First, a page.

Sustainability Opportunities Fair Poster Contest

Sustainability Opportunities Fair Poster Contest

By: Melanie Monk | Manager of Communications and Research Awards
  2983 reads

I was delighted to be asked to write a guest blog for SFU’s Sustainability Opportunities Week. As the communications manager in the Office of the Vice-President, Research, I am continually impressed by accounts of researchers across Faculties who are addressing sustainability issues at home and abroad. I am also inspired when I hear about members of the SFU community who are actively working to make positive changes in their homes, workplaces and communities. I hope Sustainability Opportunities Week has sparked some ideas about how you could integrate sustainability into your own work, study, or research.

In speaking with this year’s graduate student presenters at the Climate Change Research Poster Competition, I noticed a few commonalities among their stories. They had a passion for sustainability issues from an early age, and found a way to integrate this passion with their academic studies and research endeavours.

As undergraduates, they talked with professors about how they might develop their interests into a future academic career, and inquired about opportunities to engage in hands-on research. 

The importance of making connections is a theme that carries through to their graduate work, from finding rich data sources to exploring points of synergy with other researchers, and engaging with people outside the academic community who can put their research findings into action.

While they continue to refine their specific research focus, they also keep the bigger picture in mind—how their research could be used to make a fairly immediate beneficial impact. They mentioned the need for strong communicators who can bridge the gap between scientists and policymakers, partners and other user groups.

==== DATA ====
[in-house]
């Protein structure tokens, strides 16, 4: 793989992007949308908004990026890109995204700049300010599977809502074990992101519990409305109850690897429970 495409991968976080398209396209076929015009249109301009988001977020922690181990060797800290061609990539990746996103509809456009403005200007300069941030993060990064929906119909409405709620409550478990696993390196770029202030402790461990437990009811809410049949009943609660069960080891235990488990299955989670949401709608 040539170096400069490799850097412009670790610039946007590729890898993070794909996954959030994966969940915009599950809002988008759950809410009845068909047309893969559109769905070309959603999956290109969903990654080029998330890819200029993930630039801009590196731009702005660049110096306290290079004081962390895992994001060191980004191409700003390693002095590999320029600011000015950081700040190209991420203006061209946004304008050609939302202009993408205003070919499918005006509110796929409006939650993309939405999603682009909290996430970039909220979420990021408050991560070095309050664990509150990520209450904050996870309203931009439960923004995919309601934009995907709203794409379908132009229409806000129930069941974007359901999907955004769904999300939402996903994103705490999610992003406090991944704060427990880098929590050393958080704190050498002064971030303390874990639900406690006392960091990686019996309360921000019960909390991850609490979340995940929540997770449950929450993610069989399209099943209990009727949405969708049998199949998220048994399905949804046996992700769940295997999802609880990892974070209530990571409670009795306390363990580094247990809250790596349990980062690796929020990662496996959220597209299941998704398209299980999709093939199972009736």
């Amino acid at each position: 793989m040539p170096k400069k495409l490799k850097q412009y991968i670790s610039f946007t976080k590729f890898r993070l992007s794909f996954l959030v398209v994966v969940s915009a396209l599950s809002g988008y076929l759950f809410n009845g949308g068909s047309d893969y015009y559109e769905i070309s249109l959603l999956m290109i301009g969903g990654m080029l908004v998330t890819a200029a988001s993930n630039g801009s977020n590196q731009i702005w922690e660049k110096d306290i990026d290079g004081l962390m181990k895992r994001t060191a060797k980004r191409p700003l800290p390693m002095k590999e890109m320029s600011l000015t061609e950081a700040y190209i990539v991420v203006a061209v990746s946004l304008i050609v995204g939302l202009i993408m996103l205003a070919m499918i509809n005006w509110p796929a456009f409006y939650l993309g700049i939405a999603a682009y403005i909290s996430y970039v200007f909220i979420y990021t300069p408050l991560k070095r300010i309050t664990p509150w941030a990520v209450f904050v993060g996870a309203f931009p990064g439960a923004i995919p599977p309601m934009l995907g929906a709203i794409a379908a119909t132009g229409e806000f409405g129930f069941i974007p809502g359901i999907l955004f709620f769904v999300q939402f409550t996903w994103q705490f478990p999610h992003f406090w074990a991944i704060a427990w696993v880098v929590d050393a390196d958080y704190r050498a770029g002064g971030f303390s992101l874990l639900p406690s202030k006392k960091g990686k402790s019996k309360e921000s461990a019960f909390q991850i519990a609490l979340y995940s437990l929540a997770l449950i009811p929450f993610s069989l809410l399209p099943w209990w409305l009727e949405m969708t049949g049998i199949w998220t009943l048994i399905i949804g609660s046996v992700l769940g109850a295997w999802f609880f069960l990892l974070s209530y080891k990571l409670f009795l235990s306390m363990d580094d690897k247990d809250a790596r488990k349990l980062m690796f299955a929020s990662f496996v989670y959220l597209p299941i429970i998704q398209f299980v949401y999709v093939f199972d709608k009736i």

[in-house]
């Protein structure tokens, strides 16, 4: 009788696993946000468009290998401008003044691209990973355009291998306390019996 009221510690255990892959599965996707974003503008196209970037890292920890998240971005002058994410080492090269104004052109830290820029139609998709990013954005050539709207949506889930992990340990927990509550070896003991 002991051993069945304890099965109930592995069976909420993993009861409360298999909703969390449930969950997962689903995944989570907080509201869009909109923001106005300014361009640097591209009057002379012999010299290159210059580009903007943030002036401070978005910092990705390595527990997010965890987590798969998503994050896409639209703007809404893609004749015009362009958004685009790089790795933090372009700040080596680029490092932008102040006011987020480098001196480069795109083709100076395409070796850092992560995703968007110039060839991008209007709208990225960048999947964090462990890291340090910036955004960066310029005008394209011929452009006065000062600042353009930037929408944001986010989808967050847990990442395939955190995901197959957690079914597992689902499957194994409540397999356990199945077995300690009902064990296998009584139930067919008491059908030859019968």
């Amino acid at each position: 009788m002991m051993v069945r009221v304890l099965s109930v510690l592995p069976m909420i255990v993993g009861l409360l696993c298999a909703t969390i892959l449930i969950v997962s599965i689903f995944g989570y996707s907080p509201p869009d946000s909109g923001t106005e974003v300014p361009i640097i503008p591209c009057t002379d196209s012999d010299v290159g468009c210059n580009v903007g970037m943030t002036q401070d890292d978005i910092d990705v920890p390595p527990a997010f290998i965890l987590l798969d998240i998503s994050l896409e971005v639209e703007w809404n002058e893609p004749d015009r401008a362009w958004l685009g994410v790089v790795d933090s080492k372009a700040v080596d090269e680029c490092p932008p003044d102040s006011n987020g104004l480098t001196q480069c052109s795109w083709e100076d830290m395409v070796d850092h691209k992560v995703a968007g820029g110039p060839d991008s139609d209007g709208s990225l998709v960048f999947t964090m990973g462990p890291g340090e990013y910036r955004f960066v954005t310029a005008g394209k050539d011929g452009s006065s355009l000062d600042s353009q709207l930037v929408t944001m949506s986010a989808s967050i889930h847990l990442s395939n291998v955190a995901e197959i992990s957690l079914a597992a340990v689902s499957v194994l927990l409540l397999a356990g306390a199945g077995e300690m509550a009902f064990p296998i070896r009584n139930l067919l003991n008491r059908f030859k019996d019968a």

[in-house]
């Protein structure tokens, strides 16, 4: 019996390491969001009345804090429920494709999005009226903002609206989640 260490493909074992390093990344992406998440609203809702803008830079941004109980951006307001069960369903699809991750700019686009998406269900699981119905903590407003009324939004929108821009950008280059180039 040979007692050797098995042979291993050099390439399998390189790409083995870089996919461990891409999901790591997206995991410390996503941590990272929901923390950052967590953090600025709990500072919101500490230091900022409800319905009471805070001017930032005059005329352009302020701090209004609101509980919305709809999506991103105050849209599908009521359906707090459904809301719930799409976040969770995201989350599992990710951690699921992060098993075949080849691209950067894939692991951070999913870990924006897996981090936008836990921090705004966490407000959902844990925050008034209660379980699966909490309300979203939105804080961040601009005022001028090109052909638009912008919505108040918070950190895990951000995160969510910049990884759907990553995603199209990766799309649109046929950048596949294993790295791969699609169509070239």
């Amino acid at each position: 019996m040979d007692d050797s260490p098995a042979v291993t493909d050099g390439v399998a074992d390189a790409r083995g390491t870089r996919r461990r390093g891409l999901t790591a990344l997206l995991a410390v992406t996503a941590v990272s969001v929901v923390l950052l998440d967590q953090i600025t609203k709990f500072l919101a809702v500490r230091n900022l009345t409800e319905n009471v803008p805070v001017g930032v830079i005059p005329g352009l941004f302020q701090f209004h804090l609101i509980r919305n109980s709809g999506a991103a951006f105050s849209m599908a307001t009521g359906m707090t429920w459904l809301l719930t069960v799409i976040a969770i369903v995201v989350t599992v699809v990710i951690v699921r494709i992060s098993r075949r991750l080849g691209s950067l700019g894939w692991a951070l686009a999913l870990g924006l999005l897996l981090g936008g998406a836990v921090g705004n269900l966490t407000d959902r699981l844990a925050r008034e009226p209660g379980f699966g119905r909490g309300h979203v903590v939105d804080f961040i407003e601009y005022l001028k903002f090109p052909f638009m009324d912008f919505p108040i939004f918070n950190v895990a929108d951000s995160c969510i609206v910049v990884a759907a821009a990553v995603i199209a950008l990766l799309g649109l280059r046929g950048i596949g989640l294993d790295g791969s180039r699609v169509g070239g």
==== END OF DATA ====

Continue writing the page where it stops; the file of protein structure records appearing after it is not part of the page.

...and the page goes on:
Several of the students noted how their relationship with the Pacific Institute for Climate Change (PICS) has helped them build these connections through, for example, the development of policy briefs and opportunities to present at PICS events. PICS is a network of researchers from BC and around the world, hosted and led by the University of Victoria in close collaboration with SFU, UBC, and UNBC. Through PICS, SFU faculty and students are involved in research under five major areas; visit the PICS at SFU website or contact Nastenka Calle, our PICS-SFU Campus Coordinator (n_calle@sfu.ca) for more information.

To showcase the research of SFU’s graduate students, SFU Sustainability Network Partners (of which PICS is a member), SFU Volunteer Services and SFU Career Services co-hosted the poster competition at the Sustainability Opportunities Fair on January 30. Seven posters were presented on topics ranging from carbon offset and timber harvest revenue opportunities on BC’s Central Coast, to assessing groundwater and glacial changes, to supporting energy conservation in homes. For profiles of the students and links to their abstracts and posters, please visit the competition webpage.

I am honoured to announce that the winner of this competition is Shannon Holding, who will receive $1,000 to present her research at a national or international conference. The winner was selected by a jury comprised of Diana Allen, Professor in the Department of Earth Sciences and PICS Program Committee Member; Alex Clapp, Associate Professor in the Department of Geography; and Sean Markey, Associate Professor from the School of Resource and Environmental Management. Congratulations, Shannon!

Additional coverage of the poster competition and SFU’s sustainability-related research is available in my article on the Vice-President, Research Office website.

As this Sustainability Opportunities Week draws to a close, I encourage you to visit the SFU Sustainability Office website and learn more about the University’s commitment to sustainability and how you might get involved.

      


Melanie Monk is the Manager of Communications and Research Awards in the Office of the Vice-President, Research at SFU. She is an SFU alumna, longtime SFU staff member, and UniverCity resident. Melanie works with the Vice-President to raise the profile of SFU research and innovation. She is the Editor of Research Matters. Follow Melanie on Twitter @SFUResearch and visit www.sfu.ca/vpresearch for the latest news on SFU research and innovation

Posted on February 01, 2013